Retro mini consoles like the NES and SNES Classics practically use emulation software to run digital copies of games that used to exist on physical media. That’s definitely convenient but also removes the gratification of experiencing those classic titles from the cartridges or CDs they came from. Without going into technical details, the Analogue Duo claims to use no emulation at all and uses hardware engineered for thousands of hours to offer compatibility with a wide range of NEC gaming systems and media, including those for the TurboGrafx-16, PC Engine, SuperGrafx, TurboGrafx CD, PC Engine CD-ROM, and Super Arcade CD-ROM.

The design of the Analogue Duo itself is also quite unique, eschewing the trend of copying the appearance of the original consoles. It does lie horizontally like most consoles, but its modern and sleek appearance clearly tells which century it comes from. An odd and rather interesting detail is the wavy rear of the console, something you won’t find on any gaming hardware today. Interestingly, you can place two of these consoles back-to-back with those waves intersecting with each other.

The Analogue Duo is pretty ambitious in its goals, which is probably why it took three years for it to finally become available. Even then, it will be in extremely limited supply, available first to those who pre-ordered back in May. Perhaps it’s for the best so that TurboGrafx fans will be able to bide their time and see whether the console will be able to deliver that faithful classic experience it promised.

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PlayStation One-inspired Handheld Console has a Built-in Disc Reader for Offline Gaming On-The-Go

The PlayStation 5 may have gotten a design refresh in the form of a detachable disc drive… but this handheld concept gets a feature we never thought we’d see… handheld disc gaming! The MOI3D is a concept controller from the brains of Vadim Danilkov, who wanted to build a modern variant of the PS One. Debuted in 2000, the redesigned PS One was the highest-selling console that year (even outperforming the more capable PS2 which launched in the same year)… its highlight, a detachable LCD screen that made it a complete gaming solution that you could play with sans a TV. MOI3D builds on that retro vision, with a handheld variant that lets you play all your disc-based PS games going all the way back to the first PlayStation made. Pop the disc in the back and the console fires up, allowing you to relive almost 3 decades of gaming a la PlayStation!

Designer: Vadim Danilkov

The MOI3D was created as a part of Vadim’s broader CAD modeling and plastics rendering course back in the day, and only recently revived as a concept tech device given Sony’s odd PlayStation Portal debut that really confused the entire gaming world. While the Portal looked like a spiritual successor to the PSP, it turned out to be a glorified controller that only worked when wirelessly tethered to an existing PS5. The MOI3D has no such problem, given that it physically runs games on the device thanks to that built-in CD player.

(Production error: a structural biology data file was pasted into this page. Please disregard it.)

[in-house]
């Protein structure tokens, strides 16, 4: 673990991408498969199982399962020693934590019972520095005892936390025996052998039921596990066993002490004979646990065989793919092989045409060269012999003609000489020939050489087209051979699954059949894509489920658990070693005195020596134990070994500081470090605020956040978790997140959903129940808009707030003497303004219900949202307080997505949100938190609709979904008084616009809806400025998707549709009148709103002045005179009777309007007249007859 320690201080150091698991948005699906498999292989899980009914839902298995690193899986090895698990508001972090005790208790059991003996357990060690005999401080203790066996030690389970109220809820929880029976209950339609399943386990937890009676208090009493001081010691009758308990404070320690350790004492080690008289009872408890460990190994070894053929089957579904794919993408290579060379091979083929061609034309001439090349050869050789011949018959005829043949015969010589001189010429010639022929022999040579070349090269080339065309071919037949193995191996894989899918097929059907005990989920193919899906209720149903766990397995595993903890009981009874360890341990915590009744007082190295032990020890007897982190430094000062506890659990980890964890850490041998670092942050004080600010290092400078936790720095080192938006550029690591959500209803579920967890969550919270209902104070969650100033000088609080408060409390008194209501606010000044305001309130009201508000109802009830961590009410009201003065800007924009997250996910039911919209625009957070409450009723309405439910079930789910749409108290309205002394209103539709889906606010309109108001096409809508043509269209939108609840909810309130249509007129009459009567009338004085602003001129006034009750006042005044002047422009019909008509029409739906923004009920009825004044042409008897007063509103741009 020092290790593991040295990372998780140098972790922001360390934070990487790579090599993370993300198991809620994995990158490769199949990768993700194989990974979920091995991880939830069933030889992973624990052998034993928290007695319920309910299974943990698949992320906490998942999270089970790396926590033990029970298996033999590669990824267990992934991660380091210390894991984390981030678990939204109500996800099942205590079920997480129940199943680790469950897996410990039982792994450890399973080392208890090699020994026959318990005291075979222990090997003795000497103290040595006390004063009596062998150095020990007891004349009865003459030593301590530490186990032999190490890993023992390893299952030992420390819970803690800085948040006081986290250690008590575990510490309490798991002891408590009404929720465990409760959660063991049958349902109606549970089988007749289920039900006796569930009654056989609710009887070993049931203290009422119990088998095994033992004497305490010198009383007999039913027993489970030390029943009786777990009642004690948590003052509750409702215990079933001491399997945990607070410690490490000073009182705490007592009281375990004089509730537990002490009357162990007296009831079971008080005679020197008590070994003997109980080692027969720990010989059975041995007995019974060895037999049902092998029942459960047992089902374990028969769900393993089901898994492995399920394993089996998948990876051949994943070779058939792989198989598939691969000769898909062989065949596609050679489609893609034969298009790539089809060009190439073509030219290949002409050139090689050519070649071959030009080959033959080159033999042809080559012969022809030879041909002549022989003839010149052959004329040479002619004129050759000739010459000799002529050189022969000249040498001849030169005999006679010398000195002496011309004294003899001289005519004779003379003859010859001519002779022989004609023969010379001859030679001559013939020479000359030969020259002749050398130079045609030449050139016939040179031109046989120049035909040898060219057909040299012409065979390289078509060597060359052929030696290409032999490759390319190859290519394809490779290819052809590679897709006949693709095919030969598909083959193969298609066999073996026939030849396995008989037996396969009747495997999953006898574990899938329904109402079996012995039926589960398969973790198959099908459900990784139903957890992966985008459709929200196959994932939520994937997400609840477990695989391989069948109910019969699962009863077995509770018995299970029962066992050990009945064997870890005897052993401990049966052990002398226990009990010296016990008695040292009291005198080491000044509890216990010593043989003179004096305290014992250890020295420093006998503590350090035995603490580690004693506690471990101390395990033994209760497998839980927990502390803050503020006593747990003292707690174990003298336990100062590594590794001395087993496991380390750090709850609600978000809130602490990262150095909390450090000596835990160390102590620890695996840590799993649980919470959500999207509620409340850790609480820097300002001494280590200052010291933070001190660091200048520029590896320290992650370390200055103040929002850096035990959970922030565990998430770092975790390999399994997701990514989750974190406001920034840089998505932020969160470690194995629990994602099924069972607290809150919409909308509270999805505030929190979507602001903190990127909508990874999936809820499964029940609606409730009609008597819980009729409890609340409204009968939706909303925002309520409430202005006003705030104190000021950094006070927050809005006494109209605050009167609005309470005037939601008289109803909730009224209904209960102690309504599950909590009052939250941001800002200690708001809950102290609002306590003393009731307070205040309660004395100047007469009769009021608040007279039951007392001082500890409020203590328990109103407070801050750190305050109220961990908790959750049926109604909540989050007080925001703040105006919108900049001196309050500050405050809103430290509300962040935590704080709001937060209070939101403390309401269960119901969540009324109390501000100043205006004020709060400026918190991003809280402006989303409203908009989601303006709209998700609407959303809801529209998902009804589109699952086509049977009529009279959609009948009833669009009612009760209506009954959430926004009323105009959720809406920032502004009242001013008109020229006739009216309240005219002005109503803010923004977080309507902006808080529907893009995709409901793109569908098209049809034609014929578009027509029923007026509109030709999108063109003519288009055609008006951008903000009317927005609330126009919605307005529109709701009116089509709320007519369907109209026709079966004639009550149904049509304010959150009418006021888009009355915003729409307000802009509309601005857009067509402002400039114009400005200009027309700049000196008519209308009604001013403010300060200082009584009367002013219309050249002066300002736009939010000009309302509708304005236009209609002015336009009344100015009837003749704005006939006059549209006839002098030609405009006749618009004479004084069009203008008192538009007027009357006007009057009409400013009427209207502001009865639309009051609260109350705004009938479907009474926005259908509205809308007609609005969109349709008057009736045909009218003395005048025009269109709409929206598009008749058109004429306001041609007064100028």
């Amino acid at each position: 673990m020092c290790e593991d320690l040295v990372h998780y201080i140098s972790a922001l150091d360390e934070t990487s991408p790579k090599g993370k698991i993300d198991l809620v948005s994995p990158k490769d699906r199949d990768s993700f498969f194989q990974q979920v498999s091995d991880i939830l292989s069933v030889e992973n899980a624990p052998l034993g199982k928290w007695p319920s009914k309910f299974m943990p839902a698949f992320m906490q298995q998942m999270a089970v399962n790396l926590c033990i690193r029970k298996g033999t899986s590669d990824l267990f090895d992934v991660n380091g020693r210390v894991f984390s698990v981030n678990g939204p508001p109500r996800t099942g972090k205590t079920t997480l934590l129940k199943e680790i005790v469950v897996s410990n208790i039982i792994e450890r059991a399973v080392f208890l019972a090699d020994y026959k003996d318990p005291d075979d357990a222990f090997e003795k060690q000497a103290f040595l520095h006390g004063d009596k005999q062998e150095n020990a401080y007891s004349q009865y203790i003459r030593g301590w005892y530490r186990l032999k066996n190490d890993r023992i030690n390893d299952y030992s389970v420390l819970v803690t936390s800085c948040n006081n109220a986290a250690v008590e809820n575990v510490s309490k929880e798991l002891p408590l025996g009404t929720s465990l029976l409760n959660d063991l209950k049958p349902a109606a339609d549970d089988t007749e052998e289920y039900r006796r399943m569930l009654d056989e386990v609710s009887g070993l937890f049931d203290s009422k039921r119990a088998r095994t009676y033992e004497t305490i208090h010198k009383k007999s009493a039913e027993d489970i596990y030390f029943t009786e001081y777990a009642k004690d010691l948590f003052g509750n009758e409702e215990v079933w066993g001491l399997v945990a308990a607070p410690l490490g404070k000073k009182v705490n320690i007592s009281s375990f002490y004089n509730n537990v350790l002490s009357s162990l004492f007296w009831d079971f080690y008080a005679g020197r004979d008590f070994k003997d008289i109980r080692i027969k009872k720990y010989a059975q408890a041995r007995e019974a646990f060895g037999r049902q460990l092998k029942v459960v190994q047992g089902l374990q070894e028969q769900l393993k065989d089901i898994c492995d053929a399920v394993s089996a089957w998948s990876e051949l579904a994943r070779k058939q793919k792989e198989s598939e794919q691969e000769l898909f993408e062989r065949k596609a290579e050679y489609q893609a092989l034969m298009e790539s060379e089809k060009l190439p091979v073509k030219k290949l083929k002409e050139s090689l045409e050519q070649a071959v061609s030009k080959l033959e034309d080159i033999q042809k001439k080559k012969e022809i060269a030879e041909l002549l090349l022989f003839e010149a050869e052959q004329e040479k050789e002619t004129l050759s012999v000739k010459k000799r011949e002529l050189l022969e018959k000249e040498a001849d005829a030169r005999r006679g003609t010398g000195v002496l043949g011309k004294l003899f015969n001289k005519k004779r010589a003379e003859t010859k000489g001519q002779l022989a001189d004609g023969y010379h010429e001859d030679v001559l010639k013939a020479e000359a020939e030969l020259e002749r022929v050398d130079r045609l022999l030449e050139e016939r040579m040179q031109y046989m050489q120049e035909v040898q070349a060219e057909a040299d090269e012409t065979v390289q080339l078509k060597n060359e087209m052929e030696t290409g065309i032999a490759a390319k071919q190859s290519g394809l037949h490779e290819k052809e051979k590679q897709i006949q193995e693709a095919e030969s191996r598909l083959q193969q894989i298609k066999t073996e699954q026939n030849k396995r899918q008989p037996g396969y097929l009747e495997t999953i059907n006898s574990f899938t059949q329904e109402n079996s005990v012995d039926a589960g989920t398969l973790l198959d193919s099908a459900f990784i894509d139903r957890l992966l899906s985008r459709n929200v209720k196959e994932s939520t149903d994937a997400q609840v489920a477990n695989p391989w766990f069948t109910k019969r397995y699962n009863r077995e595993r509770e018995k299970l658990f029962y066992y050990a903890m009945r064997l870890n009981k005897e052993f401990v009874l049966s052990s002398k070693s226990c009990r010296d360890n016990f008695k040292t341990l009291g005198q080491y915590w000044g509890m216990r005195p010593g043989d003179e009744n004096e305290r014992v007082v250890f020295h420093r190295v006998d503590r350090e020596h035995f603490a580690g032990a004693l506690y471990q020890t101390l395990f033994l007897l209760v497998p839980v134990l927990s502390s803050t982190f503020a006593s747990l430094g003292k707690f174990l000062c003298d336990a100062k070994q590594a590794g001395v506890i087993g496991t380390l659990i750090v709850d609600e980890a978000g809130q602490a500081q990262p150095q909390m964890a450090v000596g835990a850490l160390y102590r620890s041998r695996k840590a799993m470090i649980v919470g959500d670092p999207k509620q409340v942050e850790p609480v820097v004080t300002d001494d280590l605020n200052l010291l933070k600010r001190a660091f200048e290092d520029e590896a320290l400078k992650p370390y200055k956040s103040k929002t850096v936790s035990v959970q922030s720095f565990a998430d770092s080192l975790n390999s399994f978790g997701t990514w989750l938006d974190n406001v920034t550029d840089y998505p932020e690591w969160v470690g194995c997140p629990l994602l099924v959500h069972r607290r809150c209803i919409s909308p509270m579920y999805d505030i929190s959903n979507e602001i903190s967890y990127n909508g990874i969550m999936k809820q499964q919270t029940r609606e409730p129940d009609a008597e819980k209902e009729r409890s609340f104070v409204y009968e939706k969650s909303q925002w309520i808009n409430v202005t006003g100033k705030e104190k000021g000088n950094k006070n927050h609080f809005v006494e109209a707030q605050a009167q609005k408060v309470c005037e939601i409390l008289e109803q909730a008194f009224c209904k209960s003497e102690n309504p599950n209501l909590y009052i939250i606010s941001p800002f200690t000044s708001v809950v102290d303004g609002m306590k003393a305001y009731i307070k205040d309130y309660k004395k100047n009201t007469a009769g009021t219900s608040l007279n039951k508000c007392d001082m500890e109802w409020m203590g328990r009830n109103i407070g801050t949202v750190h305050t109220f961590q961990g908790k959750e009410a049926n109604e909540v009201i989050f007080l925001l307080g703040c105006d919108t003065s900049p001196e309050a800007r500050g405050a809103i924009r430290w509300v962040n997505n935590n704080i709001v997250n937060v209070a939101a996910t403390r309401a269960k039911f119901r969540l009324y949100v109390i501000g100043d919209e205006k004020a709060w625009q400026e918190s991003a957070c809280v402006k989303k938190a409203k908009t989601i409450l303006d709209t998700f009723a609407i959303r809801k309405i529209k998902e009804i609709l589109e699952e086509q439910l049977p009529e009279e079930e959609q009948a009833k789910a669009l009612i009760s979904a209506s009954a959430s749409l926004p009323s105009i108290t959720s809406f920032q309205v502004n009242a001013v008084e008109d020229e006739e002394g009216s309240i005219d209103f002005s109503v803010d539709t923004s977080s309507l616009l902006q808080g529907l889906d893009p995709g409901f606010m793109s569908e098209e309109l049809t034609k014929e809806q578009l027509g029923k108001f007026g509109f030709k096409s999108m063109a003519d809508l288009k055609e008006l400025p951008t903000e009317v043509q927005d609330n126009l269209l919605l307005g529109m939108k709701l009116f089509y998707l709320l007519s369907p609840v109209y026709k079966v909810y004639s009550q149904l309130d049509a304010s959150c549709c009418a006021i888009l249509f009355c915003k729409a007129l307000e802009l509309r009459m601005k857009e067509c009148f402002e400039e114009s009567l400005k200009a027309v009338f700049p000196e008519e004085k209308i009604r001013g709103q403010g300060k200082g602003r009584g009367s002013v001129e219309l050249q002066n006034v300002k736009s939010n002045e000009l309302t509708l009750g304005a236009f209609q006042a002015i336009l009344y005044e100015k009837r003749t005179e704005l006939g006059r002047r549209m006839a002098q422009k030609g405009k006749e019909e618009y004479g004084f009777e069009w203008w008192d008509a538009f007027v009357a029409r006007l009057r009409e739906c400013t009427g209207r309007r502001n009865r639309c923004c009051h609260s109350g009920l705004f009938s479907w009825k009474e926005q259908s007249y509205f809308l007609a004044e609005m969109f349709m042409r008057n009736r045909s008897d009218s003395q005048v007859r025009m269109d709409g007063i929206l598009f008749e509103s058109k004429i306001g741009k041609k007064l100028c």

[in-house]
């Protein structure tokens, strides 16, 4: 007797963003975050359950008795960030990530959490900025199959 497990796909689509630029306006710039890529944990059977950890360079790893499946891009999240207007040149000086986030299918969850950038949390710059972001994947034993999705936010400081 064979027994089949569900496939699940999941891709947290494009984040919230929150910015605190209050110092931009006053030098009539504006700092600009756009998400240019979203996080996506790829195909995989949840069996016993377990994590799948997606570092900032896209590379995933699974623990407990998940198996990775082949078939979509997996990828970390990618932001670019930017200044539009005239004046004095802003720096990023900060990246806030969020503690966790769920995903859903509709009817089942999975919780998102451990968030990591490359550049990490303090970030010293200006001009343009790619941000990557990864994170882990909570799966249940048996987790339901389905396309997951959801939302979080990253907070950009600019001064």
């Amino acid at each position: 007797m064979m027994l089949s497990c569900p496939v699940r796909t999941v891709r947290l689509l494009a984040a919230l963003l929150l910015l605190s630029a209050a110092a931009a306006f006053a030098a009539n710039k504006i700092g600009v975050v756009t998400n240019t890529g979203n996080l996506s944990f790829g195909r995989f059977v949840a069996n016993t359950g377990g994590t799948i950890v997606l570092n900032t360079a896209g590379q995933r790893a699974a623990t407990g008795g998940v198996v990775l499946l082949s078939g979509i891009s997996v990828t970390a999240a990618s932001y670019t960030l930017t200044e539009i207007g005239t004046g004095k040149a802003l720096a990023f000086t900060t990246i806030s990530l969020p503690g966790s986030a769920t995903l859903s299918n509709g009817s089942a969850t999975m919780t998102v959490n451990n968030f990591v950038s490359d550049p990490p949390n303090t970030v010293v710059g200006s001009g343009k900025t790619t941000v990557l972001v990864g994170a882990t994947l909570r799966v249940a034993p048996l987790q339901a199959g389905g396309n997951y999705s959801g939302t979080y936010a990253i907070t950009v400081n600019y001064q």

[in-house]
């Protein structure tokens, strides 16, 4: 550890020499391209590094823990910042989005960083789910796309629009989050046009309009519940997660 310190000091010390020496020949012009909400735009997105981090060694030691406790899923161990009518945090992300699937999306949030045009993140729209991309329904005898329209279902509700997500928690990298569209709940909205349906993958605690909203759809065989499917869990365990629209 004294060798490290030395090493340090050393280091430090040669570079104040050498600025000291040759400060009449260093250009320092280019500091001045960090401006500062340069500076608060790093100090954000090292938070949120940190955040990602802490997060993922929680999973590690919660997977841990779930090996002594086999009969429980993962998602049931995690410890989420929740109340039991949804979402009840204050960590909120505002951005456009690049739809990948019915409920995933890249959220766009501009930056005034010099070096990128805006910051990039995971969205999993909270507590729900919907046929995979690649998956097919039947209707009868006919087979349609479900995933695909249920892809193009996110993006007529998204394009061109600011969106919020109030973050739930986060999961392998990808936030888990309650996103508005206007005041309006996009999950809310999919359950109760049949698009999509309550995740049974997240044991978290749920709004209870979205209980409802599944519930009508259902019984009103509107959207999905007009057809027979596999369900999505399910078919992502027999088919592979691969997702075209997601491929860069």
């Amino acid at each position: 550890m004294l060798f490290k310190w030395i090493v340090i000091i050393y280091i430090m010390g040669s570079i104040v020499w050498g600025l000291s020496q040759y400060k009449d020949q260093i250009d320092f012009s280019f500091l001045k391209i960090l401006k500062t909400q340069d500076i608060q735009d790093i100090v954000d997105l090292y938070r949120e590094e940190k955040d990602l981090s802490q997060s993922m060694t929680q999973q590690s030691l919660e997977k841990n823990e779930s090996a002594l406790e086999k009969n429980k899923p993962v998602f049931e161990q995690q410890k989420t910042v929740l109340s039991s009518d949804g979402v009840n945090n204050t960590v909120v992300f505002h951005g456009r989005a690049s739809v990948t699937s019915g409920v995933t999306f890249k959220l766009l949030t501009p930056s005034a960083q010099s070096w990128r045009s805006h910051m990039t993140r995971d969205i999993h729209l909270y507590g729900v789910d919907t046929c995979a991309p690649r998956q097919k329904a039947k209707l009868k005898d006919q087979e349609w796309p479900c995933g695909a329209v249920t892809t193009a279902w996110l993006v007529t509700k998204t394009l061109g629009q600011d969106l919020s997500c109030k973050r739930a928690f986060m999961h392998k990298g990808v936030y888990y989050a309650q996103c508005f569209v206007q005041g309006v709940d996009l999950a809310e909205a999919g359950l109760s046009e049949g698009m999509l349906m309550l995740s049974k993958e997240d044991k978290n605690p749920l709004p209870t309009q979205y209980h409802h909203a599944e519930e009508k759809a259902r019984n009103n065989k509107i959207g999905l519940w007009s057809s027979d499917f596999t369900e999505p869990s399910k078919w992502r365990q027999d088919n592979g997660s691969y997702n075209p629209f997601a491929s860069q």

The MOI3D’s aesthetic gets defined by the presence of this CD reader. While most handheld consoles like the Nintendo Switch and Steam Deck have a rather sensible rectangular shape, the MOI3D looks sort of like if a rectangle ate a circle. The weird form may be a deterrent for some, but I think it’s a classic example of form following function… and what the MOI3D loses in sleek appeal, it makes up for with its gaming chops and incredible backward compatibility.

The level of detailing in this concept is maddening to the point where I feel like it should just be a real product by now. Vadim’s pretty much built out every PCB, button, and plastic component in this device and that in itself is a design feat that’s difficult to achieve.

Keeping in line with current handheld consoles, the MOI3D has all the bells and whistles, including all the action buttons (even the L1/L2 and R1/R2 buttons on the shoulders), an HDMI out, and a USB-C port for charging. A centrally located button on the top surface helps open the CD tray, and at least from the looks of it, the one thing missing is a 3.5mm audio jack. To be fair, the MOI3D does have its own front-firing speaker units. That should definitely hold up wonderfully for some of the older games you’ll find yourself playing on the MOI3D, given its ability to support games from the original PS dating back to 1994! Online gaming could never compare itself to this…

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This retro gaming console is actually a mini PC disguised as a classic Macintosh

Nostalgia is a very powerful emotion, especially judging by the number of successful “retro” products sold in the market in the past years. Although the flood has seemingly trickled down a bit, it continues to flow especially in the gaming scene. Old gaming brands have suddenly resurfaced to bring nearly forgotten designs to the present, taking previous generations down memory lane while introducing today’s gamers to old-school experiences. While some of these retro consoles actually try to relive the past, this interesting and rather cute box might take your head for a spin with its Mac design and PC internals, combined to offer not just a gaming computer but a piece of desk decoration as well.

Designer: AYANEO